By Sam Elliott
Hamilton Southeastern High School class of 2014 graduate Daniel Majestic spent his summer home from college like a lot of his peers — finding a summer job.
But he and fellow Ball State student Matt King, a Cincinnati native, have spent the summer building their own business from scratch and teaching kids to aim for the skies as they pilot drones and learn the basics of aeronautics.
“I’ve been flying drones for about two years professionally, and I’m also a pilot and fly planes,” King said. “We wanted to really offer something that kids can do whenever and there weren’t any good science and technology camps out there, so we decided to do it and do it well. We got the drones, we got up and running and the rest is kind of history. The kids love it.
“We haven’t had a single crash since we started the camp, thank the lord — right, guys?” he adds in the direction of a brother-and-sister duo receiving the day’s lessons. “We’re not going to have any crashes today.”
Drone Camp attendees fly around the parking lot and land surrounding Life Church, 9820 E. 141st St.
“When we wanted to do this, the hardest thing was getting land,” King said. “We couldn’t find land. We called probably 100 locations in Fishers, and Life Church has been so great. We’re truly blessed to have this property.”
The drones used by Drone Camp retail for near $1,000, can fly at up to 400 feet and reach 35 mph. King and Majestic conducted approximately 35 camps in their first summer. The duo also founded Droning About, where clients can hire them for their piloting and video services.
“We do a lot of real estate, we do golf courses, we do races and runs, we do goods and deliveries, like dropping things off, that’s kind of where we’re going with it. I think it’s only going to grow from here,” King said. “I think next year — I don’t even want to think about next year. It’s going to be crazy. It’s been cool. It’s been a really fun journey. And we’ve met a lot of fun people, and it’s neat when they call us about wanting a drone. Like 80 percent of the kids who go through our camps, the parents call us and say, ‘I want to buy that same drone.’”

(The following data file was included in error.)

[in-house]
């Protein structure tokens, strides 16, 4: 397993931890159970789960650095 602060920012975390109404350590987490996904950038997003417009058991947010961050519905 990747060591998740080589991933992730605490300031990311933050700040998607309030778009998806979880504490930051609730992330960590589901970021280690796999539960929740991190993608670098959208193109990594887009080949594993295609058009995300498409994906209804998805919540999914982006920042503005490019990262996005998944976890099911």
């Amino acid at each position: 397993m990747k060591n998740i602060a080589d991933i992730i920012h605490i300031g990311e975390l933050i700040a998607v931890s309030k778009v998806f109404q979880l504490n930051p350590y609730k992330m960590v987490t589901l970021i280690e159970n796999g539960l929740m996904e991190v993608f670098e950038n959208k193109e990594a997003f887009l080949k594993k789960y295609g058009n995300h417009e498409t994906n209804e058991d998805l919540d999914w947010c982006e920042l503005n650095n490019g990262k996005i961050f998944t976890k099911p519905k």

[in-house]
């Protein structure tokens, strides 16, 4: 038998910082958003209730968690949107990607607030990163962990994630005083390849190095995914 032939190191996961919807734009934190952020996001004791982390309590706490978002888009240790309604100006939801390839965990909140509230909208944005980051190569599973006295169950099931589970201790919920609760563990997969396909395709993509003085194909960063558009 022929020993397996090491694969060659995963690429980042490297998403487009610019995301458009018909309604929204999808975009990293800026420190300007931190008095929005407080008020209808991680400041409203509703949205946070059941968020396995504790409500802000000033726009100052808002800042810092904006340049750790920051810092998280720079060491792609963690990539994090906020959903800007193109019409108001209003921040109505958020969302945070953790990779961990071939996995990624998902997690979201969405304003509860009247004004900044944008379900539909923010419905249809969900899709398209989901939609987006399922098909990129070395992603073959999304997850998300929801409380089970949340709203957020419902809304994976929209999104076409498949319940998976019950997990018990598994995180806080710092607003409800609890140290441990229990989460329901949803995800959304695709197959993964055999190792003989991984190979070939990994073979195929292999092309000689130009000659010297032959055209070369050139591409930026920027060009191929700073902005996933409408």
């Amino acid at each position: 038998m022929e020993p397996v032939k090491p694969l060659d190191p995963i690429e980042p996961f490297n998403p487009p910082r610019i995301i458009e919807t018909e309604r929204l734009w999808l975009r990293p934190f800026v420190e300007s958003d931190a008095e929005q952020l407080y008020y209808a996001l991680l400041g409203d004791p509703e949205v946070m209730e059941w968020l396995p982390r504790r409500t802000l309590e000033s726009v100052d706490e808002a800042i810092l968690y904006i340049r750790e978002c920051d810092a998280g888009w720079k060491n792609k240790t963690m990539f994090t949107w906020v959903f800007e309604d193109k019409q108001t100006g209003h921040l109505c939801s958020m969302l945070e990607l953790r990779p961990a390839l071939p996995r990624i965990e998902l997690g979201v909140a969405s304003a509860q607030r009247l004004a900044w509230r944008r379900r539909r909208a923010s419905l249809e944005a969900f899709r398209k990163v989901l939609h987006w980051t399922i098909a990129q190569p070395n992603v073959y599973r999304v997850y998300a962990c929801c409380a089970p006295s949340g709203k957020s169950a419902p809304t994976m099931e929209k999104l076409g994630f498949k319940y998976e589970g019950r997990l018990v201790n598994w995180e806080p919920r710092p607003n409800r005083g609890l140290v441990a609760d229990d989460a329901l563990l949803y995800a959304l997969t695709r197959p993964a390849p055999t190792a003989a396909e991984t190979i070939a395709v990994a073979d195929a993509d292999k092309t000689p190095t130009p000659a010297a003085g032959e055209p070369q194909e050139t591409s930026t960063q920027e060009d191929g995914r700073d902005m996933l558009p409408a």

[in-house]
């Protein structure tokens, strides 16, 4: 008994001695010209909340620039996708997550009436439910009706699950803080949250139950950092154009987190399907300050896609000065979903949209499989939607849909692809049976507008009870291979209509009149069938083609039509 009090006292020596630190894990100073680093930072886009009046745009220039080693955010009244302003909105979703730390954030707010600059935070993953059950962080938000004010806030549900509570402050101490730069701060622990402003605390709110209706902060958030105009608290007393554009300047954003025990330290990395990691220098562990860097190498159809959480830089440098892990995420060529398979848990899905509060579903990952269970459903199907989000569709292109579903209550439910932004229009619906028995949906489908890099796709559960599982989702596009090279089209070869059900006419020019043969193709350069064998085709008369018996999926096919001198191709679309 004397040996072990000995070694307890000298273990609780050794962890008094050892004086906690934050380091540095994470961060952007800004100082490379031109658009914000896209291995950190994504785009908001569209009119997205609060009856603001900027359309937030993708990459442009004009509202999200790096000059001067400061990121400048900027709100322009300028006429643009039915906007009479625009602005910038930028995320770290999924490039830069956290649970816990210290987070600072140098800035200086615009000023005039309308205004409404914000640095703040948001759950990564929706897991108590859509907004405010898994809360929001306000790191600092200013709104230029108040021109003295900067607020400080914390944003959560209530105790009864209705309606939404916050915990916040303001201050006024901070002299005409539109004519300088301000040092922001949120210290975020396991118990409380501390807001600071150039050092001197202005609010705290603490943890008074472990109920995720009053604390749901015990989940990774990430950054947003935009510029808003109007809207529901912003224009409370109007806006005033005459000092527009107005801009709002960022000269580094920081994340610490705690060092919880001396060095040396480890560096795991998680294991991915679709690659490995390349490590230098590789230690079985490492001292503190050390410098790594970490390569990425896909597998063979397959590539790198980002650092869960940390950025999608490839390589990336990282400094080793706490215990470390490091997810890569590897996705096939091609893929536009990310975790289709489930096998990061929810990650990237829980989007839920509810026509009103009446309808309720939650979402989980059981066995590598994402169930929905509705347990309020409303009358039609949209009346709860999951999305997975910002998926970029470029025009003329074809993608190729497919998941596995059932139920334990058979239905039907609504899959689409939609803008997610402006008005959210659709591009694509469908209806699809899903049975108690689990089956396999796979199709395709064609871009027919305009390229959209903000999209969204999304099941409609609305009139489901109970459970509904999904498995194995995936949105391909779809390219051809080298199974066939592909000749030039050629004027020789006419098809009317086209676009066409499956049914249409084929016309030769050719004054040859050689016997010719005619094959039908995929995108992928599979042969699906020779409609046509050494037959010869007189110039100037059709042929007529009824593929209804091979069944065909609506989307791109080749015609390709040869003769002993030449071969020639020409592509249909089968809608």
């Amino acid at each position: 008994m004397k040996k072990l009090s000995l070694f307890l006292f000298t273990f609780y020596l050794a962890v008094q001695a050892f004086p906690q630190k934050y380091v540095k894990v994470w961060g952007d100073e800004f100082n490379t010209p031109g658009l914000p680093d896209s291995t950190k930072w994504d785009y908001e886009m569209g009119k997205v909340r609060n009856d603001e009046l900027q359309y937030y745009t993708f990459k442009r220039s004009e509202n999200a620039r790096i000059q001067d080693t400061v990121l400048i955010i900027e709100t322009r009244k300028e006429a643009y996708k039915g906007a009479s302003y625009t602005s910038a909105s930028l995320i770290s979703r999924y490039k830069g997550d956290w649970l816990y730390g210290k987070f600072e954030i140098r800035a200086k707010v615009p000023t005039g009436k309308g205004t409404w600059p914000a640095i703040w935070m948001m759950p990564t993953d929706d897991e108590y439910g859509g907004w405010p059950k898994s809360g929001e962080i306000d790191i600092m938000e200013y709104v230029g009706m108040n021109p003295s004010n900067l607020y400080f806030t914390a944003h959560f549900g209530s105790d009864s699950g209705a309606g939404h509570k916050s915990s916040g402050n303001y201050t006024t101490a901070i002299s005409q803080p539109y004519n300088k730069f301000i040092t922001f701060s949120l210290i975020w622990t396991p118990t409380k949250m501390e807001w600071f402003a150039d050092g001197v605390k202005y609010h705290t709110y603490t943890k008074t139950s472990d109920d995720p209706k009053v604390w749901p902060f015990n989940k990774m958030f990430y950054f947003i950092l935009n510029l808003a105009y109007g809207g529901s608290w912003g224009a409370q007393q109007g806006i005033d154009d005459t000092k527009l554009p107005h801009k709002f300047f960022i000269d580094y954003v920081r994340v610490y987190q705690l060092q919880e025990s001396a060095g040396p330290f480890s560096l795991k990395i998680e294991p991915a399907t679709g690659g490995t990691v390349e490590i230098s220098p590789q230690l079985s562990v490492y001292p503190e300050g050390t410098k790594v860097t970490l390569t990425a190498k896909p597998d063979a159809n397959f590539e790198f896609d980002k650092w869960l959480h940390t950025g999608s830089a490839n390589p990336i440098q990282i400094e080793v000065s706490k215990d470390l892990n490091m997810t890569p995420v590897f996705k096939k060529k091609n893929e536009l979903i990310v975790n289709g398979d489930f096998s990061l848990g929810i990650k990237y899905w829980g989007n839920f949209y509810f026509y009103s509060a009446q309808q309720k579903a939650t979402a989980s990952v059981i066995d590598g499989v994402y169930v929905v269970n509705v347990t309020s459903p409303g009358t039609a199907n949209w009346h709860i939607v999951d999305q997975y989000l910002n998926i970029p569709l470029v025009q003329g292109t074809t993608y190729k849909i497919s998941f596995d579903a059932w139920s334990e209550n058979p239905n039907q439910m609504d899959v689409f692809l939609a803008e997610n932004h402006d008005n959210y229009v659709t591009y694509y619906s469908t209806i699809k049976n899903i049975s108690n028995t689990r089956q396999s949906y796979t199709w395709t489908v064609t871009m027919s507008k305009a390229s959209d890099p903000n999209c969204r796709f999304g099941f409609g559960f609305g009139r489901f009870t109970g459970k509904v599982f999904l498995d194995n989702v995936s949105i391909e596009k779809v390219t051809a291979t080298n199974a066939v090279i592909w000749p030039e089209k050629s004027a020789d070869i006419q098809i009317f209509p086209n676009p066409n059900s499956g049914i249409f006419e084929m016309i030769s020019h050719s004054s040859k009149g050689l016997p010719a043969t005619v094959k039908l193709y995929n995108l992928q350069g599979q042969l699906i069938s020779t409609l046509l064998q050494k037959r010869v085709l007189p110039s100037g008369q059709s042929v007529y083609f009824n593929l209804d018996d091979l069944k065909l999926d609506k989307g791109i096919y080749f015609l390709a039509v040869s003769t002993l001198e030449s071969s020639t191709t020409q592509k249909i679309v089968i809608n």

Campers Megan and Drew Watson estimated the learning curve for learning to fly the drones at approximately 30 minutes.
“Your first flight, you’re going to be like, ‘OK this is medium (difficulty),’ but on your second flight you’ll just get it and be good to go,” Drew said.
Groups can play search-and-rescue games with drones or map out flight plans and even learn advanced maneuvers like manual landings. The camp’s curriculum also covers Federal Aviation Administration rules and regulations regarding drones.
“We teach them how to manually land them, which is pretty hard to do,” Majestic said. “Our age range is 7 to 15, and sometimes even we have trouble manually landing them. Then, we’ll actually teach the kids to catch the drones as it’s coming down out of the sky, too.”
From dorm room to board rooms
While developed in a Muncie dorm room and implemented in Fishers just this year, Drone Camp is already spreading across the nation.
“We have a presence now in Cincinnati, Indianapolis, Houston, Texas — two more coming in Iowa and New York,” Drone Camp co-founder Matt King said. “We wanted to set the thing up to build. People can purchase licensing agreements with us, which basically means they can purchase the brand, the logo, the name and can even have a portal on our website to conduct around camps. We’re not really responsible for anything that happens at those camps, we just provide the service to register kids.”
“They have access to our website and our material we use in the camp, our curriculum and books,” co-founder Daniel majestic added. “They have access to people who may the Drone Camp shirts and pins, too. It’s a pretty good deal, so they can book through our portal to all the locations we have and can register from there.”